Teaching Intraverbal Behavior
Many children with autism acquire mand and tact repertoires but fail to develop intraverbal responding. Failure to acquire intraverbal behavior leads to difficulties in academic, social and overall communication. In the past few years, the behavior analytic literature has included reports of methods to teach the intraverbal. The purpose of this workshop is to present the current research on teaching intraverbal responding which extends Skinner’s 1957, analysis of this verbal operant. A sequence for teaching intraverbal responding from simple to complex will be offered with many video illustrations of teaching methods within applied settings.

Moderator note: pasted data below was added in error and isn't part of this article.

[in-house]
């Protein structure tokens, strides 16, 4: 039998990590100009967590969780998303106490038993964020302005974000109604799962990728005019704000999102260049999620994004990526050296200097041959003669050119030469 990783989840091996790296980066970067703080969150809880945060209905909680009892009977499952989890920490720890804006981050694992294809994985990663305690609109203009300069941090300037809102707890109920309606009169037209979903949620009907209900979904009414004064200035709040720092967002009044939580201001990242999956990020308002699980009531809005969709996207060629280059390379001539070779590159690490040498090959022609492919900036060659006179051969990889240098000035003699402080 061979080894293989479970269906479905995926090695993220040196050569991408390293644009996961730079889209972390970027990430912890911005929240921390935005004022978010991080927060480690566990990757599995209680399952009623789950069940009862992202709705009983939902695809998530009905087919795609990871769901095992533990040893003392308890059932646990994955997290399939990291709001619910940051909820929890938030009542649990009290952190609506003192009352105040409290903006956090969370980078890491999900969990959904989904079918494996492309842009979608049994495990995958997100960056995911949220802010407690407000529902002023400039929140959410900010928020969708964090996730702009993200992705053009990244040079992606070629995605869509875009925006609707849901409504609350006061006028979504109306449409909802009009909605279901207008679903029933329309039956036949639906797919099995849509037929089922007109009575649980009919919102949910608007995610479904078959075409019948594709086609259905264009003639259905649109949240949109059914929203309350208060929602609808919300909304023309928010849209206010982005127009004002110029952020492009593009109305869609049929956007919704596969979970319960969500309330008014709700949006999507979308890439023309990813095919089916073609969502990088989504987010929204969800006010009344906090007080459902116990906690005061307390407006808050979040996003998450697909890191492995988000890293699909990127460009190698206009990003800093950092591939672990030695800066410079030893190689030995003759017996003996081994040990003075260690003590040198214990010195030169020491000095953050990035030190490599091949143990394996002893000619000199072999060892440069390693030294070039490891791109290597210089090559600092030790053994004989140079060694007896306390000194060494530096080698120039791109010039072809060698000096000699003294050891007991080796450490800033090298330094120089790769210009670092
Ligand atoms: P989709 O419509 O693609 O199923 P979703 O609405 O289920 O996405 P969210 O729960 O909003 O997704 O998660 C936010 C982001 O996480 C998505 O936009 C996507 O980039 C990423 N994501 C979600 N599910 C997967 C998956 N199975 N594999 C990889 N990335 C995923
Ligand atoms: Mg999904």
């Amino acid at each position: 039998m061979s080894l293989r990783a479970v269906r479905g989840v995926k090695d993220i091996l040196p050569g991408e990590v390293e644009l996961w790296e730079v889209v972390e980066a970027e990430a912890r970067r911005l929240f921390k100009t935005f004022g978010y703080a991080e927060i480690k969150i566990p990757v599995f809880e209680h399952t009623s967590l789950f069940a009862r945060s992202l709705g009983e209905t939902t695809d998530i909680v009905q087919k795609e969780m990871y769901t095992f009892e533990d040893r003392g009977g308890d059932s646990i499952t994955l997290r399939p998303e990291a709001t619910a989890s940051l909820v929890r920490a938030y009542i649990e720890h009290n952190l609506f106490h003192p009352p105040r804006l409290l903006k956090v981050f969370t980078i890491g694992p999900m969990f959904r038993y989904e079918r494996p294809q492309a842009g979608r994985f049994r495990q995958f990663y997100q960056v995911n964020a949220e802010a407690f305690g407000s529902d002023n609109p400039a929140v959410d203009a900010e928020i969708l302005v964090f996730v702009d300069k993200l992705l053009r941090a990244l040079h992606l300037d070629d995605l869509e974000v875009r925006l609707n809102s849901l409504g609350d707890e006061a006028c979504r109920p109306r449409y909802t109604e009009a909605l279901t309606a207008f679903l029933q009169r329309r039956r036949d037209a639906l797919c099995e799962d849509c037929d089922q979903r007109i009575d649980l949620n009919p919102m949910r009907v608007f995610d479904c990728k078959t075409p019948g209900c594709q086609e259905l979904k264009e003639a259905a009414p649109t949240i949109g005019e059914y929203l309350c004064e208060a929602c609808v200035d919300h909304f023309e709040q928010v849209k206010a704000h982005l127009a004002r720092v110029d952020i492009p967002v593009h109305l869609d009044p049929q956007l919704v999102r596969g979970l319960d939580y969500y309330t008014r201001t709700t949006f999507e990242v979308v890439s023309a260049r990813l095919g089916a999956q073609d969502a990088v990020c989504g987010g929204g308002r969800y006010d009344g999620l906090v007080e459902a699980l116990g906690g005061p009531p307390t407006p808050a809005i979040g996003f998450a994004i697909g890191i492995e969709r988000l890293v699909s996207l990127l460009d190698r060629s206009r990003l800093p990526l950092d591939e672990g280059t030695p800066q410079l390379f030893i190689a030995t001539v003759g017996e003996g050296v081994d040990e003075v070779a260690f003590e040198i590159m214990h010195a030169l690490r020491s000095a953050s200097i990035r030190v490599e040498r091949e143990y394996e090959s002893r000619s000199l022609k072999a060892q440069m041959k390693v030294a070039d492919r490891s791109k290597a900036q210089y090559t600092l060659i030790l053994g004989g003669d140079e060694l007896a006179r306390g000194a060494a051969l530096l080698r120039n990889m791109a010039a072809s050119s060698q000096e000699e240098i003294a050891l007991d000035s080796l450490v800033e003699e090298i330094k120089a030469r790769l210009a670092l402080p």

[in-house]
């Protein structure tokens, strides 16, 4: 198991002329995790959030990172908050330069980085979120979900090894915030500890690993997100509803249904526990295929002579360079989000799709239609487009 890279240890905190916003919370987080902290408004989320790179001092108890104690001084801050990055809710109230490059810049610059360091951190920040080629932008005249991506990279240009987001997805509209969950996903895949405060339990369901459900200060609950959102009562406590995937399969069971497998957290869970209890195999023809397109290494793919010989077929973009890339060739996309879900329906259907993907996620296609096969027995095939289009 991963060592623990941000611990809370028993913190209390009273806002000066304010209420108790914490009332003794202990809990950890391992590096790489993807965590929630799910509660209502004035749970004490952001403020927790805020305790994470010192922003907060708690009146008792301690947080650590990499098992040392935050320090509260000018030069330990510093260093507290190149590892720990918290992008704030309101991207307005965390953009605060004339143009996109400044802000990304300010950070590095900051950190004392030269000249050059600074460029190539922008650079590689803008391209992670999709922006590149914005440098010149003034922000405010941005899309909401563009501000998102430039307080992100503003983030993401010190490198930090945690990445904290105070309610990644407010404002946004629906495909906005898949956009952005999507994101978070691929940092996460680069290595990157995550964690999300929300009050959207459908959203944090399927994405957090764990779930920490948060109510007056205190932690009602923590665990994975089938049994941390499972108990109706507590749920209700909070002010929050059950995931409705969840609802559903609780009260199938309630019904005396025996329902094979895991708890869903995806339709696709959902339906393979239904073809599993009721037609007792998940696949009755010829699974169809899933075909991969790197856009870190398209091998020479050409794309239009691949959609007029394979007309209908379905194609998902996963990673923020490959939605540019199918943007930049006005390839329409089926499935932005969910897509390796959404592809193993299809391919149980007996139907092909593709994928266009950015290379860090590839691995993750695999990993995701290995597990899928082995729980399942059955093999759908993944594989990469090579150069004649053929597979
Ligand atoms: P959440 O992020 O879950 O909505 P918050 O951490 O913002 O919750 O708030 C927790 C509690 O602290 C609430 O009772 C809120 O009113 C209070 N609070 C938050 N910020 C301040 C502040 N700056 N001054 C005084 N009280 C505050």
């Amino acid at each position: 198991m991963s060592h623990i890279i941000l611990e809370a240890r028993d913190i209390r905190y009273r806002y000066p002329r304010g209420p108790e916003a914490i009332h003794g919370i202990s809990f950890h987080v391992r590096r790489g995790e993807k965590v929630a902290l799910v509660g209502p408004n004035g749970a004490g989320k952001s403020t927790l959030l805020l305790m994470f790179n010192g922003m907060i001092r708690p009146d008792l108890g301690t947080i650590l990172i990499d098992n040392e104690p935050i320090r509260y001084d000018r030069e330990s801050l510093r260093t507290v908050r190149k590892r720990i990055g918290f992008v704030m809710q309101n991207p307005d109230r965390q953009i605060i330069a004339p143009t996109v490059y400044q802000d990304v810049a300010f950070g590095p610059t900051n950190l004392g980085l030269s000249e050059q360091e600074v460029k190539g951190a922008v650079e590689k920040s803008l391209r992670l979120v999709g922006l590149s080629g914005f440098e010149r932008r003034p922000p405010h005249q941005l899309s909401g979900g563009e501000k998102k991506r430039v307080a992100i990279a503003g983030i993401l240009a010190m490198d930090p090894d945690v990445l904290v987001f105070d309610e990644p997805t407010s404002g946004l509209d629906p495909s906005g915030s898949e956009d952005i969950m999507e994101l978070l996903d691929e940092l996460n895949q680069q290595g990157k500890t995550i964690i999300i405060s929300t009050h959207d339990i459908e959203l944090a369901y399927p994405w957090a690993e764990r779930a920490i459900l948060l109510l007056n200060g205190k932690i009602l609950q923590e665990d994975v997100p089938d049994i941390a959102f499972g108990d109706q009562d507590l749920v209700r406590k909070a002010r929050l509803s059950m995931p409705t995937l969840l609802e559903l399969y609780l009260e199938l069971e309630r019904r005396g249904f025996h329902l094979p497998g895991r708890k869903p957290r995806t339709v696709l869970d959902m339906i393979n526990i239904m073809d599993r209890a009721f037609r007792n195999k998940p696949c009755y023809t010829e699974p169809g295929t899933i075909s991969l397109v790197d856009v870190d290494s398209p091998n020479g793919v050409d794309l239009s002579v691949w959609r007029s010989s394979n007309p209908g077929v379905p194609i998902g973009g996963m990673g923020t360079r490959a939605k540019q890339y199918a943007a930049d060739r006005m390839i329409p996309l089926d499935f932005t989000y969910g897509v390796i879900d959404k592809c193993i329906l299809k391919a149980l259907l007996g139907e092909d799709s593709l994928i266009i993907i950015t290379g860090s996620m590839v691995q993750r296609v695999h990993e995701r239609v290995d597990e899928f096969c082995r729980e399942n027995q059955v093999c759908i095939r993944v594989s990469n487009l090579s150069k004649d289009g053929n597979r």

The Role of Joint Control in Teaching Complex Listener Responding to Children with Autism and Other Disabilities
Skinner’s (1957) analysis of language has much to offer clinicians interested in teaching verbal behavior to persons with autism. Much of the research in this area has emphasized the teaching of speaker behavior with less work dedicated to a thorough analysis of the contingencies operating on the behavior of the listener. Possibly due to this lack of attention cognitive explanations of comprehension, understanding and word recognition have persisted. A special form of multiple control called joint stimulus control may provide an alternative and cogent behavioral analysis of complex listener and other behavior. The purpose of this presentation is to provide an overview of the conceptual analysis of joint control and the basic and applied research that has followed. Video demonstrations of the teaching of joint control with participants from a recently published study and additional clinical applications will be presented to illustrate the implementation of joint control procedures in applied settings.
How to Enroll: Visit the MTABA Conference website